N’Guessan Koffi Jacques Olivier, who was born to a farming family in Dabouyo, Ivory Coast, has a naturally strong love of the soil. He has a knack for achieving rich and prosperous harvests. He couldn’t imagine only being a farmer however. As the SRC president of his school, N’Guessan ran a fundraising drive build three new classrooms for his school. Then, he started a vegetable garden at school for learners to look after and harvest. He had a flair for initiating projects and for making them grow. Thus, his destiny was found in combining his two greatest loves and talents: agriculture and entrepreneurship, initiating the start-up “Yaletite”.
Yaletite specialises in the growing, production and selling of cocoa, and, the processing of cocoa into products like chocolate. N’Guessan noted that the Ivory Coast, while one of the largest cocoa-producing countries in the world, wasn’t reaping the benefits of the sort-after raw material and its products, like chocolate. This is because the country had focused only on growing cocoa crops and not entering into manufacturing of it into chocolate.
N’Guessan wanted to change this practice, namely so that the local, mostly poor community would reap more benefits. With this aim in mind, he set up Yaletite to employ young people as well as students with disabilities to work as farmers. Not only is cocoa farmed, but peanuts, bananas, cassava and maze are grown too. The success of his initiative means N’Guessan has been able to sustain 32 employees, with more views to expand.
The excitement of becoming an Anzisha Fellow in 2016 , at the tender age of 22, has brought N’Guessan’s ambitious dreams into focus. It was here that N’Guessan opened his eyes to new agricultural technology: the creation of high-grade “leather” from the tough fibers of pineapple crowns. The technology has been developed in Spain, and N’Guessan aims to replicate it specifically for Ivorian conditions. “This has huge implications in terms of moving away from the use of animal hides for leather,” he said. N’Guessan has thus started Tyegro to focus on this newfound challenge. The start-up was recently selected to be incubated by Hub Africa. N’Guessan is like a bullet train and is an inspiring entrepreneur to keep an eye on.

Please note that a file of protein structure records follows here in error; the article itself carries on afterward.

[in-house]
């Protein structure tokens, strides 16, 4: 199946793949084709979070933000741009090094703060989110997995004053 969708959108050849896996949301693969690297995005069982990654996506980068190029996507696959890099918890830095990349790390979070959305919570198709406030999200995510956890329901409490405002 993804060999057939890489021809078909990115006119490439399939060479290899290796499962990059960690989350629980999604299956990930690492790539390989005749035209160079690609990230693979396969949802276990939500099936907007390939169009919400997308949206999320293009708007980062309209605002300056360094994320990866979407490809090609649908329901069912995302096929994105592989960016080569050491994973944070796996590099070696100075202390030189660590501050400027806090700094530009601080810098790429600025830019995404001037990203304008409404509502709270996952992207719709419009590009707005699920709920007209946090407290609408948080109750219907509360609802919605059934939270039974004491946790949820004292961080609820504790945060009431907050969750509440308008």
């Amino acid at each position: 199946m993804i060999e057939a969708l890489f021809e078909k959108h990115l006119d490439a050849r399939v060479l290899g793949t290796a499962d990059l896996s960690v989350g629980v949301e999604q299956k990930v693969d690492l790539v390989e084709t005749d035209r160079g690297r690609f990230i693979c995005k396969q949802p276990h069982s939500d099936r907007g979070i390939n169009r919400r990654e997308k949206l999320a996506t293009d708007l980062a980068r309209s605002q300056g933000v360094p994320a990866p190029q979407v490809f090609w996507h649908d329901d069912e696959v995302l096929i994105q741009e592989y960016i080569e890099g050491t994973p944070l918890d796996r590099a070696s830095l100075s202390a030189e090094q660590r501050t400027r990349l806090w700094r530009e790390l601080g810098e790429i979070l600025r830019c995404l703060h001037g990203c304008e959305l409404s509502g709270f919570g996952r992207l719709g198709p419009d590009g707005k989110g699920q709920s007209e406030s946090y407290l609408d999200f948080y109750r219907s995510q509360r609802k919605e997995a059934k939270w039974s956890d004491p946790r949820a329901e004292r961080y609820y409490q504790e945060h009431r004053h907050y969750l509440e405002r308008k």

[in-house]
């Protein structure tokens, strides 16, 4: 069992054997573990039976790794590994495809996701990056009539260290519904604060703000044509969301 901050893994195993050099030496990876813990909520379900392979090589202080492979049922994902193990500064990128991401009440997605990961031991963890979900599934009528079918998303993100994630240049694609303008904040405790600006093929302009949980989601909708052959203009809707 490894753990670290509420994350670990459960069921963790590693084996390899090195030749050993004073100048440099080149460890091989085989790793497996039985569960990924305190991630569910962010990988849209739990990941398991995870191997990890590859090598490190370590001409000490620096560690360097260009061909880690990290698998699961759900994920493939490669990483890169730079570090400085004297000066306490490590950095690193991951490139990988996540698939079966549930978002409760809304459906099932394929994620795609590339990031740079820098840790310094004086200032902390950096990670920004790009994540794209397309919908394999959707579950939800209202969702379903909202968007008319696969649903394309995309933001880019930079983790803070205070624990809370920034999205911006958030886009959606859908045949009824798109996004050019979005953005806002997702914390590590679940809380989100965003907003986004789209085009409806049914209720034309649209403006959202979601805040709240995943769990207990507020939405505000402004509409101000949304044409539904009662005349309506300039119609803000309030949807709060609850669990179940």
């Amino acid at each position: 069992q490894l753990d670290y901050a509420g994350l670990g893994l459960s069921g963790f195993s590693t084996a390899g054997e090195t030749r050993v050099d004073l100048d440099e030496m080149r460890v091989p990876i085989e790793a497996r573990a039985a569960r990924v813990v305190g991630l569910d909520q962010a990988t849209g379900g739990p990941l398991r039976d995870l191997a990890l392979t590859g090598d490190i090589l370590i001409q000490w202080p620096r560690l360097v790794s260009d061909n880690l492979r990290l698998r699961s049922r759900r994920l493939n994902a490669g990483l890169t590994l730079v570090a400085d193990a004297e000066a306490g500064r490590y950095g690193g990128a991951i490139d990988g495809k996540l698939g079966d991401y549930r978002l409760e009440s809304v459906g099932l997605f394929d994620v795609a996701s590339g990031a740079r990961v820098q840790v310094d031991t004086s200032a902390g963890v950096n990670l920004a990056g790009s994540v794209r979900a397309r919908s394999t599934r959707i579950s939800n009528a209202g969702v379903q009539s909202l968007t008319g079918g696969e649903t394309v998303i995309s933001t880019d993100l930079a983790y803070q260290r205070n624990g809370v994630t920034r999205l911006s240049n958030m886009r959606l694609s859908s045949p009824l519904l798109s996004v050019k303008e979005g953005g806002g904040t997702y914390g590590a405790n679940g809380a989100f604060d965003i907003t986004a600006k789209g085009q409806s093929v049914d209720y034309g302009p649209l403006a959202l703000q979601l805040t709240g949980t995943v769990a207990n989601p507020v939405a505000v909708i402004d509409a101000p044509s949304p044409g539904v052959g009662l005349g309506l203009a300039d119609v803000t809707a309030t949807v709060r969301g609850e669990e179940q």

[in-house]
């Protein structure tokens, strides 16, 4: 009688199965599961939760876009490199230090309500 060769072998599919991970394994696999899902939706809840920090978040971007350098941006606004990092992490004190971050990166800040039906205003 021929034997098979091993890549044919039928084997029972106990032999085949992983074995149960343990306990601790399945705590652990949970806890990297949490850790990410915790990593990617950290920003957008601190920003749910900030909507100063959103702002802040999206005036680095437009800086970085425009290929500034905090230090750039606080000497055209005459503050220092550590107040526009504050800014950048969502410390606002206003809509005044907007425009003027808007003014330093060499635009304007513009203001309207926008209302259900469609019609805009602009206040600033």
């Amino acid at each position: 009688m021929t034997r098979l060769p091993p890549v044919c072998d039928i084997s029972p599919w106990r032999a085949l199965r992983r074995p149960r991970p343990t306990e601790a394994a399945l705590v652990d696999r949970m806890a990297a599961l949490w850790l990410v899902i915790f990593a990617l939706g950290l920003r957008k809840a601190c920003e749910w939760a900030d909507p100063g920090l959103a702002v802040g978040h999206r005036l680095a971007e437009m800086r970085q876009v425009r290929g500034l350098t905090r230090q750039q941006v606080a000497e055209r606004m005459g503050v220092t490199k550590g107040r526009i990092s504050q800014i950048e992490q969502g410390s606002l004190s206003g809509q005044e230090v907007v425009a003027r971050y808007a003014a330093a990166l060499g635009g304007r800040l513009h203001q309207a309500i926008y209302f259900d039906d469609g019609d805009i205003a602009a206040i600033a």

In terms of the Anzisha Prize, competition is tough. Twelve finalists are selected annually out of 500 applicants. Apart from the cash prize money which is shared amongst them, they each take part in amazing ongoing programs of support and training. These include the chance to receive expert advice sessions from experienced business folk, a two week intensive training and networking camp, regional Indabas with Anzisha fellows and ALA alumni, a global speaker circuit in which fellows are able to travel and represent Africa as well as polish their speaking skills, an opulent Anzisha Prize Night where the most impressive fellows are rewarded, and most importantly the Youth Entrepreneur Support Unit (YES-U). The latter is a collaboration between leading business incubators on the continent for the purpose of offering customised business support for Fellows.